But the best part is, it feels it too; not only is the ride-by-wire throttle incredibly smooth at the lower echelon of the rev range, but that engine really comes alive when it clears the magical 3,600rpm mark. It picks up so effortlessly and pulls with ease, and carries on well north of 10,000rpm – although if I did have one gripe with the engine, it’s that it actually feels almost too smooth for its own good, which loses the sort of aggression that I’d personally go for in a naked machine.

Saying that though, I’m pretty picky and it’s by no means a bad thing for a lot of riders. Many will be buying the Trident as their first big bike, or perhaps as a returning rider, and this smoothness is certainly not intimidating.

Even for more experienced riders, the Trident delivers its excitement with an incredibly potent combination of a strong chassis, and capable, well set-up suspension. It never felt too stiff, handling potholes, speed bumps and grim stretches of tarmac with ease, but even so, the Trident’s Showa suspension offers up an incredible amount of support, even when you get a bit of a move on.

It’s sublimely stable through faster, sweeping corners and those Michelins are more than happy to handle the abuse, which makes a truly great recipe for inspiring confidence - whether you’re tiptoeing in and out of traffic or tipping into a corner on your favourite B-road.

The sub-£8k naked sector hasn’t really been known for housing bikes with a high-end handling ability, yet the Trident really does go the extra mile in terms of its setup, and when you add in some impressive brakes, with an ABS system that isn’t overly intrusive, it just really completes the package in terms of rideability.

As far as the little things go, the Trident’s user interface and TFT dash is incredibly effective at showing what you need and is very easy to use. Personally, I felt the ‘Road’ mode was soft enough to cover all conditions, but if you prefer an even more gentle throttle connection selecting ‘Rain’ will do that.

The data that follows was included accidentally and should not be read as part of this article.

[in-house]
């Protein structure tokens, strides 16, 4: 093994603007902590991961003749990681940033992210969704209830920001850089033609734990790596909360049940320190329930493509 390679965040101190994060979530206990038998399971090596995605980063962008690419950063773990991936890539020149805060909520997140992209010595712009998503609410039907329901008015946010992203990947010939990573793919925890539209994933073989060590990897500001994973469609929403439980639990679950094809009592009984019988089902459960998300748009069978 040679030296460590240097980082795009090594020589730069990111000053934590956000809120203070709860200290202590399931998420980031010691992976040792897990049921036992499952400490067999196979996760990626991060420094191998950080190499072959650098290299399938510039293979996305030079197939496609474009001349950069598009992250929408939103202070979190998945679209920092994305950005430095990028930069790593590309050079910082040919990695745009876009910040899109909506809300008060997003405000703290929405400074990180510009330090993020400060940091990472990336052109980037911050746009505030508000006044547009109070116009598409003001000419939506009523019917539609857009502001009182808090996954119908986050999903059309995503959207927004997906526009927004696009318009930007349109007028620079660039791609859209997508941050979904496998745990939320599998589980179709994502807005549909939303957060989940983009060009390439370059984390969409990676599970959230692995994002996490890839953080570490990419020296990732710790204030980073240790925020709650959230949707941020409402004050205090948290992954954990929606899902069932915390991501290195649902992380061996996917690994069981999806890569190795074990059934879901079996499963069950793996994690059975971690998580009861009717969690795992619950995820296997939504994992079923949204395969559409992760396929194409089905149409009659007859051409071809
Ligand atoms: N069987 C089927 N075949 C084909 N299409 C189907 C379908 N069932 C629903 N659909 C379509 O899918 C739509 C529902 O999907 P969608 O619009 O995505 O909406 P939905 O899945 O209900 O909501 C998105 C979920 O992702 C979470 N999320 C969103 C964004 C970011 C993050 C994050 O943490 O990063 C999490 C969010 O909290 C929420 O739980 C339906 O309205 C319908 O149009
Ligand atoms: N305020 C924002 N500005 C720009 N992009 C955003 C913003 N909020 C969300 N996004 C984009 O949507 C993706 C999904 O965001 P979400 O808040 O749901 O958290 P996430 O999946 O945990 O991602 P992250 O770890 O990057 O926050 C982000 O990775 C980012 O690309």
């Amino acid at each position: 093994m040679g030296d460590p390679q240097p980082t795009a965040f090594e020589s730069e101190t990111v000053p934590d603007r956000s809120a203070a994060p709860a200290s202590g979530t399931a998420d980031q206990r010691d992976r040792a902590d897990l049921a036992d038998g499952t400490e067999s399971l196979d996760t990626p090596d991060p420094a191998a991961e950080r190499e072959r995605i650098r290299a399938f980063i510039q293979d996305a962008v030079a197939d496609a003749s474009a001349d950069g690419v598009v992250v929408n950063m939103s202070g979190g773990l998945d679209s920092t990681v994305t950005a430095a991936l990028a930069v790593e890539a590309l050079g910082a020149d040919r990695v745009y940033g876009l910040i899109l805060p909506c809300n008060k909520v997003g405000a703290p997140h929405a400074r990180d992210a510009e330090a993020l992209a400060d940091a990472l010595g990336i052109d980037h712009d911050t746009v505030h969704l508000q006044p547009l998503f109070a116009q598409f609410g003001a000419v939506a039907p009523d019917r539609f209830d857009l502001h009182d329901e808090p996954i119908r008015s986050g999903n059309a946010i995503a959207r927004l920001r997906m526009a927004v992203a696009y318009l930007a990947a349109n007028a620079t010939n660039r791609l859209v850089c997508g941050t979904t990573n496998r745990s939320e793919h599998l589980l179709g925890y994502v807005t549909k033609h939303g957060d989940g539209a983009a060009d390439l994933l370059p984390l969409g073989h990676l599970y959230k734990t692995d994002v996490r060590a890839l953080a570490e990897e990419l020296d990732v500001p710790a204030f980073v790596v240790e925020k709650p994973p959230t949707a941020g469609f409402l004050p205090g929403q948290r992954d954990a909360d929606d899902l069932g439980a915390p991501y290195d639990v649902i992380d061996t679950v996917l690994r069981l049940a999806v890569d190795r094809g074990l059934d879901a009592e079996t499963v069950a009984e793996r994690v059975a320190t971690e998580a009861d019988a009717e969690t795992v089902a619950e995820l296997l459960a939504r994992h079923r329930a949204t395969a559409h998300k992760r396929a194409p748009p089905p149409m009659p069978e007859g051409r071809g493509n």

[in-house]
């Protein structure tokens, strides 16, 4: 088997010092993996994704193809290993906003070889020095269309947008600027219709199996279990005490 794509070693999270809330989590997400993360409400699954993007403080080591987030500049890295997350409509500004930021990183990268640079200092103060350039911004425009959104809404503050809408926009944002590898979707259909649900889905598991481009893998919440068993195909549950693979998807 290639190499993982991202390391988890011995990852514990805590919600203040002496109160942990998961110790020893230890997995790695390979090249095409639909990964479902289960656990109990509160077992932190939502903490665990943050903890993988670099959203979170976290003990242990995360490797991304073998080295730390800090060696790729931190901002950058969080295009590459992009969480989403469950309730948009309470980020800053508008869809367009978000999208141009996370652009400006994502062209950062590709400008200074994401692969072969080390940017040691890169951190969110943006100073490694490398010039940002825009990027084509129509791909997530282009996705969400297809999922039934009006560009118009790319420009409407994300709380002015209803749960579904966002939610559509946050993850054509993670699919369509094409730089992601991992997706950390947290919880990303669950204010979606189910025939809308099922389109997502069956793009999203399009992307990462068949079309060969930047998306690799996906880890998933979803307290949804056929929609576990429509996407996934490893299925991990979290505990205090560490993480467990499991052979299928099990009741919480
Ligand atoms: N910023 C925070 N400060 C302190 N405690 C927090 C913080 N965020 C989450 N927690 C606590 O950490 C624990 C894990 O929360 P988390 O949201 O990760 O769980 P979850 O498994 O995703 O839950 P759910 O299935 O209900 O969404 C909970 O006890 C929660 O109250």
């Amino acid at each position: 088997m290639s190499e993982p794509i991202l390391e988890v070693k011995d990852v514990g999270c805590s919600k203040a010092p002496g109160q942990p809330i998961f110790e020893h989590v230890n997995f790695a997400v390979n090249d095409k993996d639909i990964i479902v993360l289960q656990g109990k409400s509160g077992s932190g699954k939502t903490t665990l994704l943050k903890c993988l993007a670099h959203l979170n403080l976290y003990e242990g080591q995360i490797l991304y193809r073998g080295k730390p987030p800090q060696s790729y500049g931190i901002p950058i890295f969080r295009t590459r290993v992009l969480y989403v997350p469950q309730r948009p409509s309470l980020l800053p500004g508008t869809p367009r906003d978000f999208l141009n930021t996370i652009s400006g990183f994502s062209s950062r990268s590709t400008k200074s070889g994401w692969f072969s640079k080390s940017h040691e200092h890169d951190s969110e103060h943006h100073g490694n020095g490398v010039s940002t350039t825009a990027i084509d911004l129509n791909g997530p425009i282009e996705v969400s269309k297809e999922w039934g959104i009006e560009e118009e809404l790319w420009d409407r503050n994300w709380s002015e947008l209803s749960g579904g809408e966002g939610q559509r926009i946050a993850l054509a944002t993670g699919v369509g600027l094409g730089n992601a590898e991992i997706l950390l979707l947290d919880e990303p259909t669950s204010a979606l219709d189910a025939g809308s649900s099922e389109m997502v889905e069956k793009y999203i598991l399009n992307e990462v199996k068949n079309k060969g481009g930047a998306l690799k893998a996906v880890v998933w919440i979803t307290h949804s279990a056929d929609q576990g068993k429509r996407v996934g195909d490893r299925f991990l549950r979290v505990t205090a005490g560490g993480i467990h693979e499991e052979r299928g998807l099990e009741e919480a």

The buttons and switchgears work a treat, and the settings are easy to change. For an extra £200 you can even add Bluetooth connectivity to connect up with your smart phone, which is a brilliant feature.


Overall, it’s hard not to be impressed with Triumph’s new Trident. It’s got a sleek design that not only looks trick from afar, but is matched by a quality finish up close. The engine, although not mind-blowingly electrifying in terms of its pure power delivery makes up for it by being incredibly smooth, with a brilliant throttle response that’s silkier than Egyptian cotton.

Triumph have then stuck this into an incredibly potent handling platform, comprising of quality components such as the suspension and the brakes, that are really complimented by the capable chassis.

For good measure, they’ve even thrown in a bit of luxury as well, courtesy of not just the little details like etched logos, but the quality TFT dash that houses the different rider modes and settings. It can’t have been an easy brief to follow, creating a well-designed, highly spec’d machine to a (relatively) low budget at their first attempt, yet Triumph really have hit the nail on the head.

Triumph had to bring their A-game to even compete with the competition. Not only have they done that, but they’ve stuck themselves at the very forefront of the class. Nice work, Triumph.

Words: Carl Stevens

Images: Triumph Motorcycles